Denied: Apple's request to see Samsung customer log

Denied: Apple's request to see Samsung customer log

Summary: Currently in litigation for its patent lawsuit, Cupertino had asked to see Samsung's call center records in bid to find evidence of customer confusion over similarity of both companies' products.

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Samsung has denied Apple's request to see its call center log, saying the scope is too broad because it includes numerous calls of customers complaining about the latter's products, and will be difficult and time-consuming to fulfill.

Both companies are currently in the pre-trial phase of their lawsuit over allegations that each had violated patents associated with the other's smartphones and tablets. In the "discovery" process of the pre-trial period, each party can submit request to the other party for documents and other information which they think will be useful in their argument.

According to Apple news site Edible Apple, Cupertino had asked to see Samsung's call center log and that the South Korean company produce "any instances of customer confusion", which it had known about, that demonstrated examples of customers who confused a Samsung product for an Apple device.

In a statement earlier this year that Samsung violated its patents, Apple had pointed to the similarities between both companies' products. A Cupertino spokesperson said: "It's no coincidence that Samsung's latest products look a lot like the iPhone and iPad, from the shape of the hardware to the user interface and even the packaging. This kind of blatant copying is wrong, and we need to protect Apple's intellectual property when companies steal our ideas."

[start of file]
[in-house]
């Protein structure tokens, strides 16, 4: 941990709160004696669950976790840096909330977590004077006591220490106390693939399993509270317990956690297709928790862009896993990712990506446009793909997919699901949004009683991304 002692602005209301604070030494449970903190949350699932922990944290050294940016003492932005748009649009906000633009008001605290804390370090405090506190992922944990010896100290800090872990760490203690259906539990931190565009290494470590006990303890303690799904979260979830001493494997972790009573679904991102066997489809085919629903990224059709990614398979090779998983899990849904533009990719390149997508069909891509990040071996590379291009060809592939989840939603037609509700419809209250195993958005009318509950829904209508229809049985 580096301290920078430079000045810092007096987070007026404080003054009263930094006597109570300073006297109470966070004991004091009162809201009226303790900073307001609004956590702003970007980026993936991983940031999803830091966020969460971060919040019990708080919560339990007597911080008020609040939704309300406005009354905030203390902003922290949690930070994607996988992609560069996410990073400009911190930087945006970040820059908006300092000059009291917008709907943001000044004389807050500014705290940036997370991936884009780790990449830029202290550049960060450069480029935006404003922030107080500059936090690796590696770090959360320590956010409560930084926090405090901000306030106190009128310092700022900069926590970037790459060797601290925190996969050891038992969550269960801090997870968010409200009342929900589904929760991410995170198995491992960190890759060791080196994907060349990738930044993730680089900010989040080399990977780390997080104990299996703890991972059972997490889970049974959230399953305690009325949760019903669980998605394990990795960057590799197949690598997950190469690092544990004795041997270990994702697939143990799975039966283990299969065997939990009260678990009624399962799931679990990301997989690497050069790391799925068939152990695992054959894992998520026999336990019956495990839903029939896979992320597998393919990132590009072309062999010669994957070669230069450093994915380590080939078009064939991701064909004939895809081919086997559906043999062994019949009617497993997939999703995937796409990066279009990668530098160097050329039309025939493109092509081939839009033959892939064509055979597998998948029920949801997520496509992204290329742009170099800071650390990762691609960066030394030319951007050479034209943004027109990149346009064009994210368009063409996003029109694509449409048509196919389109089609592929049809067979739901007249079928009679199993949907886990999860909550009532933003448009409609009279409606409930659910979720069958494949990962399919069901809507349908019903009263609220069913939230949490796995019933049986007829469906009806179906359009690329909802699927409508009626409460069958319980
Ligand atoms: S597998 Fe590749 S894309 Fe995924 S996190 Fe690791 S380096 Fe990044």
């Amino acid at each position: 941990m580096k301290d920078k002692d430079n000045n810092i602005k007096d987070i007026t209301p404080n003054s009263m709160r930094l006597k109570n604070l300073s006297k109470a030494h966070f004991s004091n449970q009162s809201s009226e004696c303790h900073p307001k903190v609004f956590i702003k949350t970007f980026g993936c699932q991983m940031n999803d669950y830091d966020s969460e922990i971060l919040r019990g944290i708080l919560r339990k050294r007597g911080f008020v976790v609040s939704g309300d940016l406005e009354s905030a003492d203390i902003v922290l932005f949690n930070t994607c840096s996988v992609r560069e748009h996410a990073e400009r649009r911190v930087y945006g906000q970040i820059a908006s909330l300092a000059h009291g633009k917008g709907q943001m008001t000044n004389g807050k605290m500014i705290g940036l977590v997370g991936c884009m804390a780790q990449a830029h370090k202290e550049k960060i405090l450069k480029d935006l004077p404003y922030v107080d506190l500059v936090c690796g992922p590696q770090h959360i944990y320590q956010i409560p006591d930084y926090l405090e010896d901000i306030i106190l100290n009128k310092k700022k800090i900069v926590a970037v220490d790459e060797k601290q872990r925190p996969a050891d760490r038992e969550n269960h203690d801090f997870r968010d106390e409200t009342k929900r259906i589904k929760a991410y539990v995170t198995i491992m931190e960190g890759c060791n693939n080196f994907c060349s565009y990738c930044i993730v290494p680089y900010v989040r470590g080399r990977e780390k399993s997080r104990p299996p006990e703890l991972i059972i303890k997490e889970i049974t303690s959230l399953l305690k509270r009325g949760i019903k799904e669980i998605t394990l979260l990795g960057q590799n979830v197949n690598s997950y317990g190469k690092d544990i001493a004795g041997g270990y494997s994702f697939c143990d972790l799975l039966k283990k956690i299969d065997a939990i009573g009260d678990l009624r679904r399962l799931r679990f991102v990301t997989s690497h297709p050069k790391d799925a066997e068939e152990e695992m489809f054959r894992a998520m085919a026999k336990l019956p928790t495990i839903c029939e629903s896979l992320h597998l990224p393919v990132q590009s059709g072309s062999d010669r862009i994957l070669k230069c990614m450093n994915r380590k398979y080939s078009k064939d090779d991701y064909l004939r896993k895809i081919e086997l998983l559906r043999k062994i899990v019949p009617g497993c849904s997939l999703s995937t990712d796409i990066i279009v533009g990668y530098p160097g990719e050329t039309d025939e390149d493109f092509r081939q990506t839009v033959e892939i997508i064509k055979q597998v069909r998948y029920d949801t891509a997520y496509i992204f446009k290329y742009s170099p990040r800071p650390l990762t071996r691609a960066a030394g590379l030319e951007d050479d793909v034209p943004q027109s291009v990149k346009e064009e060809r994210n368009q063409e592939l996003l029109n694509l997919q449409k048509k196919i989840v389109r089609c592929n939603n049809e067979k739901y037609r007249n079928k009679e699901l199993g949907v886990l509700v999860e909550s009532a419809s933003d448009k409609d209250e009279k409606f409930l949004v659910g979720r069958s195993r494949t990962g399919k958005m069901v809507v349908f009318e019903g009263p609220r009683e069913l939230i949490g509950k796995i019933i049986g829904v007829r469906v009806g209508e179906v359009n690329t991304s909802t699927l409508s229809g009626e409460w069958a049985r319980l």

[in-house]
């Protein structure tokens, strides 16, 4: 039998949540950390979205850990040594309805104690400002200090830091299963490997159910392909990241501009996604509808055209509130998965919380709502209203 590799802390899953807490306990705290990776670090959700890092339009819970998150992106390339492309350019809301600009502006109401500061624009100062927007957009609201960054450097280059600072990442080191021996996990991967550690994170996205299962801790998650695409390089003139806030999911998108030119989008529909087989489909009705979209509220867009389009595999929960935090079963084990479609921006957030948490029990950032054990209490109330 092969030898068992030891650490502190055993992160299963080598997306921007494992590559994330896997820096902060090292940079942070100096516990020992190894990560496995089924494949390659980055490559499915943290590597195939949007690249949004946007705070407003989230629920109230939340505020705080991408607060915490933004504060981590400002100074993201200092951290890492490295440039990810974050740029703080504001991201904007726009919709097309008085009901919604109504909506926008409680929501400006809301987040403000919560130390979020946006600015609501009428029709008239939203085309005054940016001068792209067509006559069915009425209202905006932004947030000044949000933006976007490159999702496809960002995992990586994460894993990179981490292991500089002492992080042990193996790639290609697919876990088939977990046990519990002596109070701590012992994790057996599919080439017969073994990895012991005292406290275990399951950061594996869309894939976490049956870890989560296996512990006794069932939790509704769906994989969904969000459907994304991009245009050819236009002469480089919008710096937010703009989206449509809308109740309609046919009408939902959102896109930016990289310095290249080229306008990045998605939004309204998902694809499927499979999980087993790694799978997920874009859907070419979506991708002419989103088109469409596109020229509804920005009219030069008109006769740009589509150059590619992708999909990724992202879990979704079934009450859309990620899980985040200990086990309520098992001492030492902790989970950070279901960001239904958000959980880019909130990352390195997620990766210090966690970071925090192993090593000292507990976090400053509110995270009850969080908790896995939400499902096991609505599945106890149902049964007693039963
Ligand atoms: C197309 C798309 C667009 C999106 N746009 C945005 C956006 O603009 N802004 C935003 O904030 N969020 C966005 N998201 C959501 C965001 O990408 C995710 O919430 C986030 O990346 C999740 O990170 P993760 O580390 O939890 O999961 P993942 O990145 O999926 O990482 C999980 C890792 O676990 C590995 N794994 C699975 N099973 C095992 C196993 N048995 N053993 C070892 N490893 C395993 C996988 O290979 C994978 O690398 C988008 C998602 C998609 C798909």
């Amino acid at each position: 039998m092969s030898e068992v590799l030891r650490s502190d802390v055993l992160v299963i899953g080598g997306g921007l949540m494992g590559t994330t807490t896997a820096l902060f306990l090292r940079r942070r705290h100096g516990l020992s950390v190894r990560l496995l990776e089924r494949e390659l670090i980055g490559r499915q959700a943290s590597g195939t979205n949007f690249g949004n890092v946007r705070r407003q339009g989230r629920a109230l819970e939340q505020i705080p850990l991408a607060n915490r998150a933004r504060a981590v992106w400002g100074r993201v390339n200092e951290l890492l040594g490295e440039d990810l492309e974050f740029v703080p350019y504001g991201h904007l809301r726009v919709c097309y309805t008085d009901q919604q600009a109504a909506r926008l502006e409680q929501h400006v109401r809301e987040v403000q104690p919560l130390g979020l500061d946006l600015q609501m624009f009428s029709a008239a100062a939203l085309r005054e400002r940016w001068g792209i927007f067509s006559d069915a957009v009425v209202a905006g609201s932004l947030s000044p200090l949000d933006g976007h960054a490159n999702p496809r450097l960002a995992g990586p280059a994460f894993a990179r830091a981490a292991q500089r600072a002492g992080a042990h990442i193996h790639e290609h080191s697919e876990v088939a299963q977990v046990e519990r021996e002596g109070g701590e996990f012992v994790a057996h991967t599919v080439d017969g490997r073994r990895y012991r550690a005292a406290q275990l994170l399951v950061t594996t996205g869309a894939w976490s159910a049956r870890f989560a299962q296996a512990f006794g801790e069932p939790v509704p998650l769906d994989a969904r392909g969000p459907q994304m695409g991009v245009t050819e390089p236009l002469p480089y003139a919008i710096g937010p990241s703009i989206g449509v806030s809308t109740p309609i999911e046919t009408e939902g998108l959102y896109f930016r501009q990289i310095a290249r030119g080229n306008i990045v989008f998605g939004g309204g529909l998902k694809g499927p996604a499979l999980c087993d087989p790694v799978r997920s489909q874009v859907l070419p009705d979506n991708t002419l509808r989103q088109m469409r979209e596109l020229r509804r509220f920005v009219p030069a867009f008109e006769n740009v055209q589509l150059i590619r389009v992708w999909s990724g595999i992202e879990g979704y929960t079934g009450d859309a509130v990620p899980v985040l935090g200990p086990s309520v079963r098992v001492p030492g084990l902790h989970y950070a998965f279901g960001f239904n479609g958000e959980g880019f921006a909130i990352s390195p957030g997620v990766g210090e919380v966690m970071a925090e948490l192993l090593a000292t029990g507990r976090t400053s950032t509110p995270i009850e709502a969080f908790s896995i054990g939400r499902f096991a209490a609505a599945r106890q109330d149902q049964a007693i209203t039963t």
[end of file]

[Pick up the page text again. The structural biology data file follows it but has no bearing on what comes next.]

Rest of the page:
Evidence that customers had confused products from either company might help its argument.

Samsung, however, turned down the request, arguing that the scope of the request was too broad and would include numerous calls in which its customers had criticized Apple's products.

Edible Apple cited the Korean company's reply: "For example, it is possible that Samsung customers may have contacted the call centers to comment on how they disliked their previous Apple product, but enjoyed using their Samsung product. This would not be responsive to Apple's requests because the consumer is not expressing any confusion as to the source of the product he or she was calling about."

Topics: Hardware, Legal, Mobility, Software Development, IT Employment

About

Eileen Yu began covering the IT industry when Asynchronous Transfer Mode was still hip and e-commerce was the new buzzword. Currently based in Singapore, she has over 16 years of industry experience with various publications including ZDNet, IDG, and Singapore Press Holdings.

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